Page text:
Thursday, 15 January 2015

DNF Review: The Darkest Part in the Forest by Holly Black

The Darkest Part of the Forest by Holly Black
Publisher: Little Brown Books
Publication Date: January 13th, 2015
Pages: 336
Source: Publisher **I received this book for free from the publisher in exchange for a honest review**
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Children can have a cruel, absolute sense of justice. Children can kill a monster and feel quite proud of themselves. A girl can look at her brother and believe they’re destined to be a knight and a bard who battle evil. She can believe she’s found the thing she’s been made for.

Hazel lives with her brother, Ben, in the strange town of Fairfold where humans and fae exist side by side. The faeries’ seemingly harmless magic attracts tourists, but Hazel knows how dangerous they can be, and she knows how to stop them. Or she did, once.

At the center of it all, there is a glass coffin in the woods. It rests right on the ground and in it sleeps a boy with horns on his head and ears as pointed as knives. Hazel and Ben were both in love with him as children. The boy has slept there for generations, never waking.

Until one day, he does…

As the world turns upside down, Hazel tries to remember her years pretending to be a knight. But swept up in new love, shifting loyalties, and the fresh sting of betrayal, will it be enough?

As I've continually said, DNF'ing sucks. But it is what is. Not every book is going to be for me and I'm not forcing myself to finish something I'm not enjoying. Which was the case with The Darkest Part of the Forest. I made it to the half-way mark and I felt like that was an accomplishment. I was beyond the point where I felt like it was a chore to read it. I would put it down for a day or two and when I went to pick it up I had totally forgotten what just happened. So I'd have to go back and read the last few pages. Not cool.

To be fair I don't think The Darkest Part of the Forest is a bad book. I thought there was some intriguing elements at its core. But with my lack of connection to anything to do with the story it was hard to really care how those elements came into play. But I did like the idea of humans and faeries co-existing in this town. I liked how tourists would flock to the town. I liked how the thought that humans and faeries could live like this with the humans thinking they had control of the arrangement was plausible. Because of course the fae would not live like that peacefully for long or at all. The boy in the unbreakable coffin is an intriguing concept. Who is he? What is his purpose? But...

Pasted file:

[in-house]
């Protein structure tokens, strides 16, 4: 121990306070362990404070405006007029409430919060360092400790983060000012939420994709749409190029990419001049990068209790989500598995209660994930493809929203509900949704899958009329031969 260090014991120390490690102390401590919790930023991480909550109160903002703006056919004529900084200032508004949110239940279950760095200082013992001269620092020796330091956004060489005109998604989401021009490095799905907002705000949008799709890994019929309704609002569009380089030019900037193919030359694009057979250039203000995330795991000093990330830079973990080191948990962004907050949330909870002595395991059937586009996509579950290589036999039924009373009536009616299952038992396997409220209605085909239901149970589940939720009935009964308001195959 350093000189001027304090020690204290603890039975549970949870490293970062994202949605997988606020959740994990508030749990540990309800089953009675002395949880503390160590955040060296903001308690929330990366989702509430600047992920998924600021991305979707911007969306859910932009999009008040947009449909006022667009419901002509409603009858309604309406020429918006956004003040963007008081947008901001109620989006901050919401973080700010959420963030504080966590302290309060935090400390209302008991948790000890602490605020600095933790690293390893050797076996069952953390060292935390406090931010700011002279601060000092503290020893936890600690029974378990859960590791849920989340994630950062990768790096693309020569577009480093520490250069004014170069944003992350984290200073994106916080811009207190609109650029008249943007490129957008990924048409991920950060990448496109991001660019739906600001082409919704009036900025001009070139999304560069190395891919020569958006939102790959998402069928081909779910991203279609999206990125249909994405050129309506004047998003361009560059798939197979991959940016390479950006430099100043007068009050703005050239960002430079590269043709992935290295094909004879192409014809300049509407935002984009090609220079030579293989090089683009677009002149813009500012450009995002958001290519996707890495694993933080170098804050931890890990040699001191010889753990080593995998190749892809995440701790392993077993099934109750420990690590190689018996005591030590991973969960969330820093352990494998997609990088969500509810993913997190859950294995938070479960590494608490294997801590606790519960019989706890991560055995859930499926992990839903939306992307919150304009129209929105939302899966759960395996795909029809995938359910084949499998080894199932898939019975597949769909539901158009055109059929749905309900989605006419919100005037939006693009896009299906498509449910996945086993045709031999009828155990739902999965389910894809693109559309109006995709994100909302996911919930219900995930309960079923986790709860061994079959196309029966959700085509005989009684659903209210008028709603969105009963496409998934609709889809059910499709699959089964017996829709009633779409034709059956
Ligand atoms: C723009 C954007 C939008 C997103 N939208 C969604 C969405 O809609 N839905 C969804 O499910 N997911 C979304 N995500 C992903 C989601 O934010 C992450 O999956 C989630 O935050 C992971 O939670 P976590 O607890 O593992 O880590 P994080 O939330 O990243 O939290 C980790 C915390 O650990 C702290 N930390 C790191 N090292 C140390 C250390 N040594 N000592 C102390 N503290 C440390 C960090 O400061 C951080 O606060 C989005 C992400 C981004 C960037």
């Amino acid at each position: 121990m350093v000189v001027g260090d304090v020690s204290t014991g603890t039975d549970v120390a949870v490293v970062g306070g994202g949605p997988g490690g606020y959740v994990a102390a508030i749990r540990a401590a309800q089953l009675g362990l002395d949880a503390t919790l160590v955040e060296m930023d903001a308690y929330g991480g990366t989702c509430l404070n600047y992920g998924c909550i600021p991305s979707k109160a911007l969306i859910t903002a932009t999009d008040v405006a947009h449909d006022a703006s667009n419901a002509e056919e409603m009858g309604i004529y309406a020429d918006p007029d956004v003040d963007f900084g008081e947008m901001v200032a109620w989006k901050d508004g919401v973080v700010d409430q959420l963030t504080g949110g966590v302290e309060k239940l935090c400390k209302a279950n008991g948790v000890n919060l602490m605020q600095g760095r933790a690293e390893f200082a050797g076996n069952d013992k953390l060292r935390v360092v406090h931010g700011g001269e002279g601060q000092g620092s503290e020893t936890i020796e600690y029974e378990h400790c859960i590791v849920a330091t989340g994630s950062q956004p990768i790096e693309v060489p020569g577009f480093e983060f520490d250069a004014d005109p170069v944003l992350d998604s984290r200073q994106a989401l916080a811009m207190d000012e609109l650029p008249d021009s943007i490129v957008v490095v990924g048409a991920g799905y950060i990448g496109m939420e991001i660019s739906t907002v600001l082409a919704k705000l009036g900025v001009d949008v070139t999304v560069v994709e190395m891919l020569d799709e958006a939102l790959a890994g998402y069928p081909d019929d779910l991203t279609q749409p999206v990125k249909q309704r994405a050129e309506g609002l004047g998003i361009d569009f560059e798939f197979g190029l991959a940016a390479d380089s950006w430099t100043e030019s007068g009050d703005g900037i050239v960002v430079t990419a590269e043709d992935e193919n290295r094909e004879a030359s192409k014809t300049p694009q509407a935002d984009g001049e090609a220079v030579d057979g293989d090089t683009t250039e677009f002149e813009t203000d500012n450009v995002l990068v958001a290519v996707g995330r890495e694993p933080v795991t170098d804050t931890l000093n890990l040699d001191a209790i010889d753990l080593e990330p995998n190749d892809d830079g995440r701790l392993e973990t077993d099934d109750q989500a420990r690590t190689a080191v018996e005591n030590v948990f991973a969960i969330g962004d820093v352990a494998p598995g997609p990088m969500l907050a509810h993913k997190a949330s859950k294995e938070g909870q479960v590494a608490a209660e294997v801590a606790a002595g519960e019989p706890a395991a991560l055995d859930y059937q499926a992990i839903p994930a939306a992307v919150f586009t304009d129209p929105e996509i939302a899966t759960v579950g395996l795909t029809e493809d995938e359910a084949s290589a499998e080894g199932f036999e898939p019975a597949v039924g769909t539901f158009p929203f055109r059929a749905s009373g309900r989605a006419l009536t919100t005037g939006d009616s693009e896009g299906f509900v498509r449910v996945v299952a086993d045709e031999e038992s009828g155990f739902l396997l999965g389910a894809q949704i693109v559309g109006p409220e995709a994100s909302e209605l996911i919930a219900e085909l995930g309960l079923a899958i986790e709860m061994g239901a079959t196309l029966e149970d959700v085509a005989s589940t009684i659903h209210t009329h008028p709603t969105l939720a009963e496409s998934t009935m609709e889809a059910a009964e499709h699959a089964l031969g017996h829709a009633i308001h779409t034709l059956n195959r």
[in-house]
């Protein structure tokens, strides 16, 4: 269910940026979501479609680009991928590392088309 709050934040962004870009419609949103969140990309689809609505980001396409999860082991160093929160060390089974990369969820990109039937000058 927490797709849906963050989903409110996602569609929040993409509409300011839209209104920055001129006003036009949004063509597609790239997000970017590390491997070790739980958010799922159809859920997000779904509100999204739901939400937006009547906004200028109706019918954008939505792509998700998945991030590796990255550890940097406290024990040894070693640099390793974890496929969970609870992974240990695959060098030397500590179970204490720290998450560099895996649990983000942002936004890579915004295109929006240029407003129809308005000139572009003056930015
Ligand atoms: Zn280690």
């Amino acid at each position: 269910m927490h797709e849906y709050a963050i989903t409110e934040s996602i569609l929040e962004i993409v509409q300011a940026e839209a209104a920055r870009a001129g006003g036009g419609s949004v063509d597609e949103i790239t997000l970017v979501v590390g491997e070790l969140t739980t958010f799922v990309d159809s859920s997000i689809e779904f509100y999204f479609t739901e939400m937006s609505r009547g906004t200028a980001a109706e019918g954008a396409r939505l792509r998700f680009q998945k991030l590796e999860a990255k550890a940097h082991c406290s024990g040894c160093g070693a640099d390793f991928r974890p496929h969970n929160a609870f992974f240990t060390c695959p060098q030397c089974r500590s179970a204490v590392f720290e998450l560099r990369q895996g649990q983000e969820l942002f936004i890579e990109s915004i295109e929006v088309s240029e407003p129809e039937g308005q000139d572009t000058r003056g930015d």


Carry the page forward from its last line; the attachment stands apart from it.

I just found this so bleak and slow going. It was really hard to keep my attention for more than a few pages. A lot of bits I was just skimming. I felt like the writing was missing something. It just didn't have that pull to keep me interested but to also convey this dark and weird story in a compelling way. I don't think I'm the only one to admit that it's really hard to come across a fae book I like. If a darker fae story is told right, you're not really meant to love these creatures. They're tricksy and mean. And Black was definitely pulling off that part of fae characterization. But that bit where I hate the creature but secretly like them wasn't there. For me hating something also needs to come with a secret bit of love. It's how I am. Like of course I hate Umbridge with everything in my being, but I also love how awful of a person she was. She's worse than Voldemort. You know?

It was great to see a strong bond between a sister and brother. A lot of YA books fail to show strong family relationships. So that's definitely a great pro to The Darkest Part of the Forest. I just didn't connect to Hazel. She has this kind of connection to the fae, which is one of the main story arcs. Hazel and Ben(her brother) hunted them when they were younger. At some point Hazel made a deal with one and well a person never comes out on the right end of a deal with a faery. Plus Hazel has this thing for the boy in the coffin. Actually Ben does too(yay for diversity). Which both of those stories sounded so full of potential. How is Hazel going to evade her deal? How are Hazel and Ben going to help or destroy the boy in the coffin? I don't know because it was taking so freakin' long to just move forward and find some answers. For such a short, stand alone book I wanted fast pace with quick story progression. There wasn't that. At 50% the horned boy is just free. I don't really see that leaving a lot of time to fully develop interesting interactions with him and the siblings. I didn't really see the point of Hazel's purpose in knowing she was meant to be a knight. Maybe I was missing something(probably...). But I didn't get it nor did I care to get it.

The Darkest Part of the Forest just didn't work for me. Another unfortunate thing is that this is my 4th Black book and my 4th flop by her. I think it's time to coincide that as popular and well loved of an author as she is, she's just not the author for me. I just don't click with her writing and story telling. It is just another, it is what is situations.

Happy reading!



  1. It's sad to see that you didn't enjoy The Darkest Part Of The Forest, especially as I myself loved it and love Holly Black's work but it just goes to show that not all books and authors are for everyone.

    Thea @ Gizzimomo's Book Shelf

  2. Not every author works for everyone and it definitely sounds like Black doesn't work for you. It definitely sucks to DNF books but there's so many great books out there what's the point of forcing ourselves to finish a book we either don't like or couldn't care less about? Hopefully your next read is fantastic!

  3. I seriously loved The Coldest Girl in Coldtown but I agree, I am struggling with this one right now too. I thought about DNF when I was listening to it on the way home.
    Missie @ A Flurry of Ponderings